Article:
Friday, November 1, 2013

Friday Fun... An Ender's Game Movie Review from a Book Fanatic

Here is an obscenely long post, but it is what it is... I just have too much to say! 

Before I delve too much into a discussion of Ender's Game: The Movie I think it is important to understand my relationship with the book. I first read this when I was about 13 (right about when they started work on this movie, apparently). I was hooked as soon as I opened the cover, and not just in a "I want to finish this great book" way, but in the "this book changed me a little bit" way.

More than anything, the character of Ender resonated with me. My own stupid teenage angst crap led me to believe fervently that we were kindred spirits. I had this ring made and wore it (despite it turning my finger green) as a reminder to stay strong when life got tough... or what teenage me thought was tough at least.

Around this time I also began a tradition that I have continued o this day: once a year, I read Ender's Game. My insights into the book, my feelings towards the characters, and my perspective on the morality of the story have subtly shifted throughout my years, but one thing has remained constant-- this book is part of who I am.

And thus last night, after almost 20 years of waiting for THE MOVIE, I found myself in a theater and nervous as hell that they were about to screw up my baby.

For those of you unfamiliar with the story, you can glean most of this through the previews. Fifty years ago, Earth was attacked by an alien race called the Formics, and so to prevent mankind's annihilation, the military begins drafting and training children with the hopes that they will be the military geniuses that save us all. As the pending war nears, all hope comes to rest on Andrew "Ender" Wiggin. Ender is taken to Battle School to train with other kids and learn to save the world.

In terms of the how the movie did... I will give it a solid B+, or a "meh... I didn't hate it." And believe it or not, given how close I am to this, NOT hating it is high praise.

Here's what I liked:
The stayed pretty close to the story for the most part. Key things were removed due to timing, but Asa Butterfield as Ender was delightfully fantastic.They also kept one of my all-time most favorite opening lines from any book ever there.

Despite loving Viola Davis, I expected to hate her as Anderson simply because Anderson was a relatively tiny role in the story and they seemed to be just looking for places to add a woman. I actually loved the change. Given the film format, they needed a tool to continually express the moral questions about what the military is doing to these kids. This comes across loud and clear in the narrative of the book, and the change in Anderson's role was actually a deft move to keep this alive in the film.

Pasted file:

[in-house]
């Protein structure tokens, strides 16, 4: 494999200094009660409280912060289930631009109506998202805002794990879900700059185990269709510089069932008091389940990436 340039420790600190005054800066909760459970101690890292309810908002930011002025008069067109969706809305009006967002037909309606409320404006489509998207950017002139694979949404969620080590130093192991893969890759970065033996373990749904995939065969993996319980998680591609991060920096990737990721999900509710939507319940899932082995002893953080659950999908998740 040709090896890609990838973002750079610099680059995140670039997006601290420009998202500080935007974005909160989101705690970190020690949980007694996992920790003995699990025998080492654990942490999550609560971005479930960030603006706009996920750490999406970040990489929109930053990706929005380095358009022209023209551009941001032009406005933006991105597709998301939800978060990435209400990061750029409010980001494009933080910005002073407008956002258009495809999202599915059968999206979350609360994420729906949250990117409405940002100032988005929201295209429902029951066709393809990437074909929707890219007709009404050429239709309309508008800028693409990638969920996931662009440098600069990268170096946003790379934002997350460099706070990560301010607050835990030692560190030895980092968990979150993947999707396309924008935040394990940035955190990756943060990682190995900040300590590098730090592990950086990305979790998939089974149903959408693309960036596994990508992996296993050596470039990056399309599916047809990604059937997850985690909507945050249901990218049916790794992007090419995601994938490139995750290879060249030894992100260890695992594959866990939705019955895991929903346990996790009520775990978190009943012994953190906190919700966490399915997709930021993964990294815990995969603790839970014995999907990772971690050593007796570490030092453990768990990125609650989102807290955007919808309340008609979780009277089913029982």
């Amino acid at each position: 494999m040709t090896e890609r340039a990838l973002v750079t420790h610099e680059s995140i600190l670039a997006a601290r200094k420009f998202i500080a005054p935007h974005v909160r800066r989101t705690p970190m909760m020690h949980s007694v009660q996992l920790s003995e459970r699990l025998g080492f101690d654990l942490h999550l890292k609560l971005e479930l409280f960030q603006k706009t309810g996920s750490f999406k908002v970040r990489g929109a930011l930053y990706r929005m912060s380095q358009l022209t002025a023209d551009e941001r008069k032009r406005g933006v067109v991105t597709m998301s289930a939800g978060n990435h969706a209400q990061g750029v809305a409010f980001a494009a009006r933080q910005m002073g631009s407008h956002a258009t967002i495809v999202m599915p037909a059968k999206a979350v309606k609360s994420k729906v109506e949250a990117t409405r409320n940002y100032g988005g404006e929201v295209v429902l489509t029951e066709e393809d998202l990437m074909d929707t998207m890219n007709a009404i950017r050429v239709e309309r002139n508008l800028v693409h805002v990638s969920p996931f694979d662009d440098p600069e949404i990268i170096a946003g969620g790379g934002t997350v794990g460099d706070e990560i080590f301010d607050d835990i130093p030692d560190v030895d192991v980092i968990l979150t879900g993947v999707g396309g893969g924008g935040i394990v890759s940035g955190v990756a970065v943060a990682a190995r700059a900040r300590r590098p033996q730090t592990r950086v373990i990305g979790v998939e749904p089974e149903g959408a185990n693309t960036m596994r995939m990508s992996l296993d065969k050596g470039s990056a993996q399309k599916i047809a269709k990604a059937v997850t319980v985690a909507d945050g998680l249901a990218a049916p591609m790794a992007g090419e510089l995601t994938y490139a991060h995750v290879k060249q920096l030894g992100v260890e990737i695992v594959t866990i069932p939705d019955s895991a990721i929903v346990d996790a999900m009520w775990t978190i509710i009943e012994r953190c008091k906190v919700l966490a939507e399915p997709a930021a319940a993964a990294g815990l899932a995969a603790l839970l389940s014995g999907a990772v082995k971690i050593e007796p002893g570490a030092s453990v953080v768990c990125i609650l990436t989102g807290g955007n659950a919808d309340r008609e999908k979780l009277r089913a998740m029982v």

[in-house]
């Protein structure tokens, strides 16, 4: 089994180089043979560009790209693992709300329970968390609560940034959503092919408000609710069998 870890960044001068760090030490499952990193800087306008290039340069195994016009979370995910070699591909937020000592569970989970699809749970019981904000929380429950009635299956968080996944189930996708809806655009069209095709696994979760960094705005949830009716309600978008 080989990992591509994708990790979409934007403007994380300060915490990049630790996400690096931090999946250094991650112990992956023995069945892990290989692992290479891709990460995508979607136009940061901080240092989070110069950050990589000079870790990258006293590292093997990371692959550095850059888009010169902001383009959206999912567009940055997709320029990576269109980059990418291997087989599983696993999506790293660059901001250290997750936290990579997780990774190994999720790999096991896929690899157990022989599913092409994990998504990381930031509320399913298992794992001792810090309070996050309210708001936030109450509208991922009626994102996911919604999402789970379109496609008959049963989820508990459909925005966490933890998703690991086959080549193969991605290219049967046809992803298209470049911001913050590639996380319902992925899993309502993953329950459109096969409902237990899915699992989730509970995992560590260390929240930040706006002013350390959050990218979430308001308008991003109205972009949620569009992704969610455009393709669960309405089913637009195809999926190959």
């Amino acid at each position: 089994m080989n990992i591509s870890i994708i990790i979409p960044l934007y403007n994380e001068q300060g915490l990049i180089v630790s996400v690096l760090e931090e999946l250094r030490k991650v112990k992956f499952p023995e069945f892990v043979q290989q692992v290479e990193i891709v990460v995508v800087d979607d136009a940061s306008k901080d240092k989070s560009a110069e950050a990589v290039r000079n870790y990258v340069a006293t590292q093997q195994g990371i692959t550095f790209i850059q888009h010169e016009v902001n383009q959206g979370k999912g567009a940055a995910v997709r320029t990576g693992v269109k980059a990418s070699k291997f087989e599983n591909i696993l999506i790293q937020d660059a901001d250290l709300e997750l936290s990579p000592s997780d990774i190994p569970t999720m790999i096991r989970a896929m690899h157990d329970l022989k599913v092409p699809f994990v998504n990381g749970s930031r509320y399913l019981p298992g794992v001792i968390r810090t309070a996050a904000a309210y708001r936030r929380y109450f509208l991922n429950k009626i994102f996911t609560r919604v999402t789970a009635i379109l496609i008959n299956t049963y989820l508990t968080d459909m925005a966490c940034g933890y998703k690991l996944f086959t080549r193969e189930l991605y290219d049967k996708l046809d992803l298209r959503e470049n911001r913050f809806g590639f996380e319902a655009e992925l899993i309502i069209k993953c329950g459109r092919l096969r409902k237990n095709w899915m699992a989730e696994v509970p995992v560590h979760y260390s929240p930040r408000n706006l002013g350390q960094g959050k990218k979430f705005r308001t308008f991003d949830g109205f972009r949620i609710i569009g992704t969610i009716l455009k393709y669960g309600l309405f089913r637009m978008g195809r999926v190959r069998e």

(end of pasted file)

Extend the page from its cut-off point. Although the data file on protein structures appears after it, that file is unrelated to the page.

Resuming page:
Ultimately, though, the real strength of this movie is its beauty. The visual effects, score, and overall tone are spot on.

Here is what I didn't like:
The timing. At just over an hour and forty-five minutes, this film was short, evinced by taking a book that spans nearly a decade and smashing into the period of a few weeks. What you lose is an understanding of the sheer magnitude of what happens to these kids at Battle School. Showing two or three key battles was not sufficient. Even some kind of goofy battle montage could have built up this aspect much better.

The characterization. And this KILLS me. Again, they could have had another 20 minutes to play with developing some characters here. Harrison Ford's Graff is both ineptly played and poorly written. Of Ender's toon leaders, only Petra has much happening. The friendship between Alai and Ender, one of the most poignant and critical elements of the book, is basically gone. Only Ender is really developed at all, and this is still fairly shallow. Trust me-- if you saw the movie and liked Ender, read the book and you will love him.

The softening. One of the key elements of this book is its brutality. It is s violent and intense story. The kids call the aliens bad words, and they fight each other, and sometimes they kill each other. The movie made me think of a line from the George of the Jungle movie that goes something like "don't worry, nobody dies in this movie, they just get really big boo boos." I understand having to remove some of the more vicious incidents from the film-- with such a short time to tell a story, it would be hard to portray some of what Ender does without making him look like a sadist. But in this film, even the Formics aren't really that bad. While subsequent books support this, to actually tell Ender's Game correctly and to make the ethical dilemmas really resonate, you need an enemy and you need some violence and both of those things are piddled down to the point of losing their power in the story.

Here is the delicious irony:
With the softening of the film, there is something of a message of tolerance against the alien species that comes through at the end. Seeing this from a writer that so vehemently petitions against tolerance for his own species (Card is vocally opposed to gay rights) smacks of seeing Ted Cruz read Green Eggs and Ham and not realizing that maybe he should give the whole "open mind" thing a try.

All in all, see it... but then read the book because it is 1,000 times better.


  1. It is ironic how Card's personal views seem to clash with the ethical themes of so many of his novels.

  2. I agree with your assessment completely. What did you think of the way they portrayed Petra?